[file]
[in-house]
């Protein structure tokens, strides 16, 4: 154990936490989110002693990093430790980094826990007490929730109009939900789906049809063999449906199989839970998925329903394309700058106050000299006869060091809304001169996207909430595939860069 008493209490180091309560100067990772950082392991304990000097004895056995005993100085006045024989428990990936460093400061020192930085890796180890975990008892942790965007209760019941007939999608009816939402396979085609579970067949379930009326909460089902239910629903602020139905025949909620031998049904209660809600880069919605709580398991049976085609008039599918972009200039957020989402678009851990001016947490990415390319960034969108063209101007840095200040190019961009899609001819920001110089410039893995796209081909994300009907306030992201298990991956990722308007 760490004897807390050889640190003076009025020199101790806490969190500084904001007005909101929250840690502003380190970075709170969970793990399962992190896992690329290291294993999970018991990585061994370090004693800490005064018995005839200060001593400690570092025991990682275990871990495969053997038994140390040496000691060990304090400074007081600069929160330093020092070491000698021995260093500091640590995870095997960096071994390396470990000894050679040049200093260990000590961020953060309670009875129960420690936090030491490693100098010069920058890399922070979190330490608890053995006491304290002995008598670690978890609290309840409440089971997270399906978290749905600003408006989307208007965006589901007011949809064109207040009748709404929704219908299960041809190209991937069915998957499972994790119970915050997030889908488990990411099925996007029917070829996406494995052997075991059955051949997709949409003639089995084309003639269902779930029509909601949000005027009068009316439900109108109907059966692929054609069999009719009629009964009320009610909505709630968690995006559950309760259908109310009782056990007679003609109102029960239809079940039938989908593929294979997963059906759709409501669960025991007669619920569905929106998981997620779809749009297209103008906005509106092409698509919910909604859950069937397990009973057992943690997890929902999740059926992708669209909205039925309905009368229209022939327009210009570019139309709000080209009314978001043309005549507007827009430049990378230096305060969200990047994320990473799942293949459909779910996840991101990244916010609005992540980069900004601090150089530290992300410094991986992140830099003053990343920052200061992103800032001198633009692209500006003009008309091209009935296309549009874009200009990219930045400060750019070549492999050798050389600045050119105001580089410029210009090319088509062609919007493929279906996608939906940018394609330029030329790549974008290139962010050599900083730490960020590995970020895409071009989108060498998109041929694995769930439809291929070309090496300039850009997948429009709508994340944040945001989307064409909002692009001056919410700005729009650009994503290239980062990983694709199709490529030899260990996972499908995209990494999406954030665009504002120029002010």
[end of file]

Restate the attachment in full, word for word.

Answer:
[in-house]
């Protein structure tokens, strides 16, 4: 154990936490989110002693990093430790980094826990007490929730109009939900789906049809063999449906199989839970998925329903394309700058106050000299006869060091809304001169996207909430595939860069 008493209490180091309560100067990772950082392991304990000097004895056995005993100085006045024989428990990936460093400061020192930085890796180890975990008892942790965007209760019941007939999608009816939402396979085609579970067949379930009326909460089902239910629903602020139905025949909620031998049904209660809600880069919605709580398991049976085609008039599918972009200039957020989402678009851990001016947490990415390319960034969108063209101007840095200040190019961009899609001819920001110089410039893995796209081909994300009907306030992201298990991956990722308007 760490004897807390050889640190003076009025020199101790806490969190500084904001007005909101929250840690502003380190970075709170969970793990399962992190896992690329290291294993999970018991990585061994370090004693800490005064018995005839200060001593400690570092025991990682275990871990495969053997038994140390040496000691060990304090400074007081600069929160330093020092070491000698021995260093500091640590995870095997960096071994390396470990000894050679040049200093260990000590961020953060309670009875129960420690936090030491490693100098010069920058890399922070979190330490608890053995006491304290002995008598670690978890609290309840409440089971997270399906978290749905600003408006989307208007965006589901007011949809064109207040009748709404929704219908299960041809190209991937069915998957499972994790119970915050997030889908488990990411099925996007029917070829996406494995052997075991059955051949997709949409003639089995084309003639269902779930029509909601949000005027009068009316439900109108109907059966692929054609069999009719009629009964009320009610909505709630968690995006559950309760259908109310009782056990007679003609109102029960239809079940039938989908593929294979997963059906759709409501669960025991007669619920569905929106998981997620779809749009297209103008906005509106092409698509919910909604859950069937397990009973057992943690997890929902999740059926992708669209909205039925309905009368229209022939327009210009570019139309709000080209009314978001043309005549507007827009430049990378230096305060969200990047994320990473799942293949459909779910996840991101990244916010609005992540980069900004601090150089530290992300410094991986992140830099003053990343920052200061992103800032001198633009692209500006003009008309091209009935296309549009874009200009990219930045400060750019070549492999050798050389600045050119105001580089410029210009090319088509062609919007493929279906996608939906940018394609330029030329790549974008290139962010050599900083730490960020590995970020895409071009989108060498998109041929694995769930439809291929070309090496300039850009997948429009709508994340944040945001989307064409909002692009001056919410700005729009650009994503290239980062990983694709199709490529030899260990996972499908995209990494999406954030665009504002120029002010």